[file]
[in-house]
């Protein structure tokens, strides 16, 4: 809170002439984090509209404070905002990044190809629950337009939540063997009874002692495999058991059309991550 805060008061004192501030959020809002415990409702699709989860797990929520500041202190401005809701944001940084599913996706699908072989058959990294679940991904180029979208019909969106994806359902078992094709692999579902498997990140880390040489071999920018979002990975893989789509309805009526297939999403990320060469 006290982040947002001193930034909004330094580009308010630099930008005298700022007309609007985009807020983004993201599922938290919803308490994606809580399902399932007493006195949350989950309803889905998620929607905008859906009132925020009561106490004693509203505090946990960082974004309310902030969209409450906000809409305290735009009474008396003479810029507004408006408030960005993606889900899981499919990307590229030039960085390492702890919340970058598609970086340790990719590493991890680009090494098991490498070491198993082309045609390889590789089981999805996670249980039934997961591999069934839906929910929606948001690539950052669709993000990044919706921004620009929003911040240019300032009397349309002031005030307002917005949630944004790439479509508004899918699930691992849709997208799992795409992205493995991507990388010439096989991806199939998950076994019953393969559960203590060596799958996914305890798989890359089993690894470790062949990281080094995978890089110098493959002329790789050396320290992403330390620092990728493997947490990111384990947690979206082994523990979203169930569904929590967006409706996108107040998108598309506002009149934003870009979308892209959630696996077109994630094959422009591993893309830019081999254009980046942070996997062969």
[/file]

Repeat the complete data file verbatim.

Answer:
[in-house]
């Protein structure tokens, strides 16, 4: 809170002439984090509209404070905002990044190809629950337009939540063997009874002692495999058991059309991550 805060008061004192501030959020809002415990409702699709989860797990929520500041202190401005809701944001940084599913996706699908072989058959990294679940991904180029979208019909969106994806359902078992094709692999579902498997990140880390040489071999920018979002990975893989789509309805009526297939999403990320060469 006290982040947002001193930034909004330094580009308010630099930008005298700022007309609007985009807020983004993201599922938290919803308490994606809580399902399932007493006195949350989950309803889905998620929607905008859906009132925020009561106490004693509203505090946990960082974004309310902030969209409450906000809409305290735009009474008396003479810029507004408006408030960005993606889900899981499919990307590229030039960085390492702890919340970058598609970086340790990719590493991890680009090494098991490498070491198993082309045609390889590789089981999805996670249980039934997961591999069934839906929910929606948001690539950052669709993000990044919706921004620009929003911040240019300032009397349309002031005030307002917005949630944004790439479509508004899918699930691992849709997208799992795409992205493995991507990388010439096989991806199939998950076994019953393969559960203590060596799958996914305890798989890359089993690894470790062949990281080094995978890089110098493959002329790789050396320290992403330390620092990728493997947490990111384990947690979206082994523990979203169930569904929590967006409706996108107040998108598309506002009149934003870009979308892209959630696996077109994630094959422009591993893309830019081999254009980046942070996997062969």